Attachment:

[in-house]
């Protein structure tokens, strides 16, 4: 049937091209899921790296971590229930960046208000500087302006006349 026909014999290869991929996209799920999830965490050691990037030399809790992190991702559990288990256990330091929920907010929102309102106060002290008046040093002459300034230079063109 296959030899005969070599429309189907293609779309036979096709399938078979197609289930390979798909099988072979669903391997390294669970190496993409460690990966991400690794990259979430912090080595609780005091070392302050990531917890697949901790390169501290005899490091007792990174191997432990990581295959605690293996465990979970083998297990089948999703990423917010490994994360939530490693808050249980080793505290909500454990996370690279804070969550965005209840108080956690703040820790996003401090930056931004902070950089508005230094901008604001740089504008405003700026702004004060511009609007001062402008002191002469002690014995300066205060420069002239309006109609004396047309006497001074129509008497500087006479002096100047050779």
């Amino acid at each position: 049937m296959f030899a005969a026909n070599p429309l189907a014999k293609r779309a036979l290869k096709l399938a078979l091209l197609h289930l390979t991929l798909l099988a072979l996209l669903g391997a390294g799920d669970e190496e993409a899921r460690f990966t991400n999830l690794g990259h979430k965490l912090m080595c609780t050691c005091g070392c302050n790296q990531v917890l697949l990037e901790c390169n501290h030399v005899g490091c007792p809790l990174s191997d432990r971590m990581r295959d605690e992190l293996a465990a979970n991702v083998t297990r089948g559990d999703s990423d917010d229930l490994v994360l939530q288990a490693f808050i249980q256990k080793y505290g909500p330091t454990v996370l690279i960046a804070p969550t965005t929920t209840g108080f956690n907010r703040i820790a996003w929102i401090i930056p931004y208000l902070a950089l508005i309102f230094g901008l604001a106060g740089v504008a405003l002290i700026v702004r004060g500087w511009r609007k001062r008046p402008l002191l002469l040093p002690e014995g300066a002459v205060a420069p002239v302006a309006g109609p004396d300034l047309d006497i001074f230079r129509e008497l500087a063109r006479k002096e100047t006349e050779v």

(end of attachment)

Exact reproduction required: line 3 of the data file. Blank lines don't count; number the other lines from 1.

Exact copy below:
């Amino acid at each position: 049937m296959f030899a005969a026909n070599p429309l189907a014999k293609r779309a036979l290869k096709l399938a078979l091209l197609h289930l390979t991929l798909l099988a072979l996209l669903g391997a390294g799920d669970e190496e993409a899921r460690f990966t991400n999830l690794g990259h979430k965490l912090m080595c609780t050691c005091g070392c302050n790296q990531v917890l697949l990037e901790c390169n501290h030399v005899g490091c007792p809790l990174s191997d432990r971590m990581r295959d605690e992190l293996a465990a979970n991702v083998t297990r089948g559990d999703s990423d917010d229930l490994v994360l939530q288990a490693f808050i249980q256990k080793y505290g909500p330091t454990v996370l690279i960046a804070p969550t965005t929920t209840g108080f956690n907010r703040i820790a996003w929102i401090i930056p931004y208000l902070a950089l508005i309102f230094g901008l604001a106060g740089v504008a405003l002290i700026v702004r004060g500087w511009r609007k001062r008046p402008l002191l002469l040093p002690e014995g300066a002459v205060a420069p002239v302006a309006g109609p004396d300034l047309d006497i001074f230079r129509e008497l500087a063109r006479k002096e100047t006349e050779v």